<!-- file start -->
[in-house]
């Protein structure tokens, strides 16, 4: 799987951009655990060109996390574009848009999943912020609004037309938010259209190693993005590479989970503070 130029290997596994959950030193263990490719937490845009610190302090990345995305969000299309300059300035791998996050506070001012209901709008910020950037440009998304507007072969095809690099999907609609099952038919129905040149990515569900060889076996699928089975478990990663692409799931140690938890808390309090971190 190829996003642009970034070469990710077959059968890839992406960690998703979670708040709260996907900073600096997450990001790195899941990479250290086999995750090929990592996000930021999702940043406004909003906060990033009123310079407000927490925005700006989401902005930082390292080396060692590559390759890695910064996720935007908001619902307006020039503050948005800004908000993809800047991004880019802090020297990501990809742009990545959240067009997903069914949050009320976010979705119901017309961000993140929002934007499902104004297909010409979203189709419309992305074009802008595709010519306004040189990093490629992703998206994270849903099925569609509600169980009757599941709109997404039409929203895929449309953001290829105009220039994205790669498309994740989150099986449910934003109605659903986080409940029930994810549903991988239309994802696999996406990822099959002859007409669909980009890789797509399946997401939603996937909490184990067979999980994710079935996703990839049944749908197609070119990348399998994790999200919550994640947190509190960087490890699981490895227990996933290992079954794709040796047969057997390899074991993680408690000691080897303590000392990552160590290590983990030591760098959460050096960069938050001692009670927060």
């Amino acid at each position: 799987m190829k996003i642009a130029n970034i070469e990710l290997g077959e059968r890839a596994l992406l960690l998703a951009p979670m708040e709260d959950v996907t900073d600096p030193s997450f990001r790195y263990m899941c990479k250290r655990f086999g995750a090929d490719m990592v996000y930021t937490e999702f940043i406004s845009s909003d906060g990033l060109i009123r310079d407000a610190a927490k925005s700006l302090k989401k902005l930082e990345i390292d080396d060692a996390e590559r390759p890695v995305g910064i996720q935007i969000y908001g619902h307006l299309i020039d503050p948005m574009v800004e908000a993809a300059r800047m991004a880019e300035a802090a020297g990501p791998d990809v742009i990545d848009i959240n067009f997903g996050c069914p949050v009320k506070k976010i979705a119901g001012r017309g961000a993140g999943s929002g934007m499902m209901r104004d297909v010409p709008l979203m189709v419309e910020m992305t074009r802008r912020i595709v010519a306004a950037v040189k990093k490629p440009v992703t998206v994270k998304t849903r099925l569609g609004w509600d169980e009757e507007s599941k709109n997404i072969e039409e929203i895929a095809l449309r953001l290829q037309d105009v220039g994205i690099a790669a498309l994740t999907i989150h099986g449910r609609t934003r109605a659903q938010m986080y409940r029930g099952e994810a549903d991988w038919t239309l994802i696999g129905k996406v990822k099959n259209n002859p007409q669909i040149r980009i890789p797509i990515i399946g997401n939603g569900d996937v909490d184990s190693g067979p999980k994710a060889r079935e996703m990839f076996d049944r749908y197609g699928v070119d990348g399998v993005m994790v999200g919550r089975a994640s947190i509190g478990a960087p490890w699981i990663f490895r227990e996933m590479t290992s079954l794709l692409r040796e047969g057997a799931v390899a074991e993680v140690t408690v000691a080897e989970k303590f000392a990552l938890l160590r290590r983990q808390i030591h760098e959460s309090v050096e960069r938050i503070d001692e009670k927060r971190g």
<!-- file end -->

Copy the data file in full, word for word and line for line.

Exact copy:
[in-house]
């Protein structure tokens, strides 16, 4: 799987951009655990060109996390574009848009999943912020609004037309938010259209190693993005590479989970503070 130029290997596994959950030193263990490719937490845009610190302090990345995305969000299309300059300035791998996050506070001012209901709008910020950037440009998304507007072969095809690099999907609609099952038919129905040149990515569900060889076996699928089975478990990663692409799931140690938890808390309090971190 190829996003642009970034070469990710077959059968890839992406960690998703979670708040709260996907900073600096997450990001790195899941990479250290086999995750090929990592996000930021999702940043406004909003906060990033009123310079407000927490925005700006989401902005930082390292080396060692590559390759890695910064996720935007908001619902307006020039503050948005800004908000993809800047991004880019802090020297990501990809742009990545959240067009997903069914949050009320976010979705119901017309961000993140929002934007499902104004297909010409979203189709419309992305074009802008595709010519306004040189990093490629992703998206994270849903099925569609509600169980009757599941709109997404039409929203895929449309953001290829105009220039994205790669498309994740989150099986449910934003109605659903986080409940029930994810549903991988239309994802696999996406990822099959002859007409669909980009890789797509399946997401939603996937909490184990067979999980994710079935996703990839049944749908197609070119990348399998994790999200919550994640947190509190960087490890699981490895227990996933290992079954794709040796047969057997390899074991993680408690000691080897303590000392990552160590290590983990030591760098959460050096960069938050001692009670927060």
């Amino acid at each position: 799987m190829k996003i642009a130029n970034i070469e990710l290997g077959e059968r890839a596994l992406l960690l998703a951009p979670m708040e709260d959950v996907t900073d600096p030193s997450f990001r790195y263990m899941c990479k250290r655990f086999g995750a090929d490719m990592v996000y930021t937490e999702f940043i406004s845009s909003d906060g990033l060109i009123r310079d407000a610190a927490k925005s700006l302090k989401k902005l930082e990345i390292d080396d060692a996390e590559r390759p890695v995305g910064i996720q935007i969000y908001g619902h307006l299309i020039d503050p948005m574009v800004e908000a993809a300059r800047m991004a880019e300035a802090a020297g990501p791998d990809v742009i990545d848009i959240n067009f997903g996050c069914p949050v009320k506070k976010i979705a119901g001012r017309g961000a993140g999943s929002g934007m499902m209901r104004d297909v010409p709008l979203m189709v419309e910020m992305t074009r802008r912020i595709v010519a306004a950037v040189k990093k490629p440009v992703t998206v994270k998304t849903r099925l569609g609004w509600d169980e009757e507007s599941k709109n997404i072969e039409e929203i895929a095809l449309r953001l290829q037309d105009v220039g994205i690099a790669a498309l994740t999907i989150h099986g449910r609609t934003r109605a659903q938010m986080y409940r029930g099952e994810a549903d991988w038919t239309l994802i696999g129905k996406v990822k099959n259209n002859p007409q669909i040149r980009i890789p797509i990515i399946g997401n939603g569900d996937v909490d184990s190693g067979p999980k994710a060889r079935e996703m990839f076996d049944r749908y197609g699928v070119d990348g399998v993005m994790v999200g919550r089975a994640s947190i509190g478990a960087p490890w699981i990663f490895r227990e996933m590479t290992s079954l794709l692409r040796e047969g057997a799931v390899a074991e993680v140690t408690v000691a080897e989970k303590f000392a990552l938890l160590r290590r983990q808390i030591h760098e959460s309090v050096e960069r938050i503070d001692e009670k927060r971190g």